|Photo: Grateful Meds|
An effort to provide eligible patients in Vermont with safe and legal access to medical marijuana could move forward this week when a Senate committee votes on whether to create state-licensed dispensaries for cannabis.
The Senate Committee on Government Operations is scheduled to vote Thursday on a bill which would establish up to five “compassion centers” at which patients could buy medical pot, reports Peter Hirschfield of the Vermont Press Bureau.
Sen. Jeanette White (D-Windham County) chairs the committee, and is the lead sponsor of the bill. White said Monday that she hopes the legislation will see a vote on the full Senate floor before the crossover deadline Friday to send bills to the state House.
Almost 200 residents of Vermont are enrolled on the state’s medical marijuana registry. The state legalized medical cannabis in 2004, but patients are struggling to find the herb.
“We’ve approved medical marijuana usage in Vermont but the people that are certified and registered with the state to legitimately use it can’t get it anywhere except by criminal activity,” White said.
According to White, without a legal way to buy marijuana, patients are forced to find the herb through “unsavory” channels.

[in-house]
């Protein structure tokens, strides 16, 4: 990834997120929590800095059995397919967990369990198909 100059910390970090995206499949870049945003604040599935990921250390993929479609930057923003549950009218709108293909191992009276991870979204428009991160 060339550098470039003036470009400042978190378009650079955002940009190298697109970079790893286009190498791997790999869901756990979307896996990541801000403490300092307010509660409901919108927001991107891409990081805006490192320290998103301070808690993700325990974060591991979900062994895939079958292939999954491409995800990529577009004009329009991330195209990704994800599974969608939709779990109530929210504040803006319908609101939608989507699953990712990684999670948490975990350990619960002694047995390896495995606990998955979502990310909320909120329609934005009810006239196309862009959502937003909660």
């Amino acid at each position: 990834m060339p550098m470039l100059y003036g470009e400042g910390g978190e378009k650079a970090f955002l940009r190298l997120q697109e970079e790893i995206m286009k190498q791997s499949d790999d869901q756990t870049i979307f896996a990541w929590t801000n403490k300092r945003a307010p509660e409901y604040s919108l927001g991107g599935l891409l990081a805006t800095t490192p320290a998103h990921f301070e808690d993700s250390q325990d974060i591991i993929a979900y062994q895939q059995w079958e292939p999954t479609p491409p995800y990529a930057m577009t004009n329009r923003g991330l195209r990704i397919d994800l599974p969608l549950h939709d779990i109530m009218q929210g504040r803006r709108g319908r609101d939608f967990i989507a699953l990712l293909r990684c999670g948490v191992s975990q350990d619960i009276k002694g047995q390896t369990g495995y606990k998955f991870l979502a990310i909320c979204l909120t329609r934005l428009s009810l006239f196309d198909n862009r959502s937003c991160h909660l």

“It’s hard for an 80-year-old woman to go around and try to find someplace she can get it,” White said.
While Vermont’s medical marijuana law allows patients to grow their own plants, White said that too can be difficult for people with serious medical conditions — not to mention the challenge of finding seeds.
“I don’t know if it will pass the Senate floor,” white said. “I don’t even know if it will pass out of my committee.”
Even if the bill passes government operations committee, it may not get a full Senate vote before the deadline. Senate Majority Leader John Campbell, a member of the Senate Judiciary Committee, said he believes the legislation needs “serious vetting” by the judiciary committee before it’s ready for a vote by the full chamber.